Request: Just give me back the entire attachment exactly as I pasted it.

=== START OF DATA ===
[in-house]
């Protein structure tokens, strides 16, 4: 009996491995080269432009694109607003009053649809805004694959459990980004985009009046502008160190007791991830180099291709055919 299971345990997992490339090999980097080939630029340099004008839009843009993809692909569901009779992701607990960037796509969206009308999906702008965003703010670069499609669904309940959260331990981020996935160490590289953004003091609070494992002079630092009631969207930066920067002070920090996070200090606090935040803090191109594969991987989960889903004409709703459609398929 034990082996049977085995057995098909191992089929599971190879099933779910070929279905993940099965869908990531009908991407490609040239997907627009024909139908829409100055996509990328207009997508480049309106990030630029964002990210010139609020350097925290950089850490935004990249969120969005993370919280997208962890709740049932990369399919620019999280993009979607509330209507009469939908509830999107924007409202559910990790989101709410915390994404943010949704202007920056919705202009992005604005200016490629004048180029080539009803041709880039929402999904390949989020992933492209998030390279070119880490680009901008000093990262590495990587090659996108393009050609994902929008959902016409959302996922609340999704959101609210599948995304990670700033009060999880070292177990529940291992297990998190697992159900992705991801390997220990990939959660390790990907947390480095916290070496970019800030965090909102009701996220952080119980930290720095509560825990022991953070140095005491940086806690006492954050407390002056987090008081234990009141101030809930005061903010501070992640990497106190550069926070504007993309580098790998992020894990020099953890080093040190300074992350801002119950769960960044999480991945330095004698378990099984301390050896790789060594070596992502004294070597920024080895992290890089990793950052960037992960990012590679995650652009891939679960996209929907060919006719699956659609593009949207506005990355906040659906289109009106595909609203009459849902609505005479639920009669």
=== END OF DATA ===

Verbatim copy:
[in-house]
């Protein structure tokens, strides 16, 4: 009996491995080269432009694109607003009053649809805004694959459990980004985009009046502008160190007791991830180099291709055919 299971345990997992490339090999980097080939630029340099004008839009843009993809692909569901009779992701607990960037796509969206009308999906702008965003703010670069499609669904309940959260331990981020996935160490590289953004003091609070494992002079630092009631969207930066920067002070920090996070200090606090935040803090191109594969991987989960889903004409709703459609398929 034990082996049977085995057995098909191992089929599971190879099933779910070929279905993940099965869908990531009908991407490609040239997907627009024909139908829409100055996509990328207009997508480049309106990030630029964002990210010139609020350097925290950089850490935004990249969120969005993370919280997208962890709740049932990369399919620019999280993009979607509330209507009469939908509830999107924007409202559910990790989101709410915390994404943010949704202007920056919705202009992005604005200016490629004048180029080539009803041709880039929402999904390949989020992933492209998030390279070119880490680009901008000093990262590495990587090659996108393009050609994902929008959902016409959302996922609340999704959101609210599948995304990670700033009060999880070292177990529940291992297990998190697992159900992705991801390997220990990939959660390790990907947390480095916290070496970019800030965090909102009701996220952080119980930290720095509560825990022991953070140095005491940086806690006492954050407390002056987090008081234990009141101030809930005061903010501070992640990497106190550069926070504007993309580098790998992020894990020099953890080093040190300074992350801002119950769960960044999480991945330095004698378990099984301390050896790789060594070596992502004294070597920024080895992290890089990793950052960037992960990012590679995650652009891939679960996209929907060919006719699956659609593009949207506005990355906040659906289109009106595909609203009459849902609505005479639920009669």